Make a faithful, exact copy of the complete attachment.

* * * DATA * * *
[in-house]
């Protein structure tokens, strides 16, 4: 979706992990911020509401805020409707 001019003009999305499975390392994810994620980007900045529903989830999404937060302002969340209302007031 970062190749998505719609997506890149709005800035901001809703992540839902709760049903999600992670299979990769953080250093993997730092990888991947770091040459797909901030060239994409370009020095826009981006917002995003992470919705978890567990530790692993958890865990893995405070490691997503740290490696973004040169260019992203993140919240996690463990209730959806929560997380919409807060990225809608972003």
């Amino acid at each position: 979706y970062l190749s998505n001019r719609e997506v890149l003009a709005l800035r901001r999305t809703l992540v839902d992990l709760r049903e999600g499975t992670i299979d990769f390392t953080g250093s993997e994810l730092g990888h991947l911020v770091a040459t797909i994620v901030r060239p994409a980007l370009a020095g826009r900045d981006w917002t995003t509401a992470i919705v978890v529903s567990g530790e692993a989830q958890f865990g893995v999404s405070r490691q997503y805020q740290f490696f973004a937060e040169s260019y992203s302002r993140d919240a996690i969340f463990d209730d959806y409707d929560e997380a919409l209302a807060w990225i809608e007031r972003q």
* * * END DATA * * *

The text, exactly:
[in-house]
């Protein structure tokens, strides 16, 4: 979706992990911020509401805020409707 001019003009999305499975390392994810994620980007900045529903989830999404937060302002969340209302007031 970062190749998505719609997506890149709005800035901001809703992540839902709760049903999600992670299979990769953080250093993997730092990888991947770091040459797909901030060239994409370009020095826009981006917002995003992470919705978890567990530790692993958890865990893995405070490691997503740290490696973004040169260019992203993140919240996690463990209730959806929560997380919409807060990225809608972003």
């Amino acid at each position: 979706y970062l190749s998505n001019r719609e997506v890149l003009a709005l800035r901001r999305t809703l992540v839902d992990l709760r049903e999600g499975t992670i299979d990769f390392t953080g250093s993997e994810l730092g990888h991947l911020v770091a040459t797909i994620v901030r060239p994409a980007l370009a020095g826009r900045d981006w917002t995003t509401a992470i919705v978890v529903s567990g530790e692993a989830q958890f865990g893995v999404s405070r490691q997503y805020q740290f490696f973004a937060e040169s260019y992203s302002r993140d919240a996690i969340f463990d209730d959806y409707d929560e997380a919409l209302a807060w990225i809608e007031r972003q």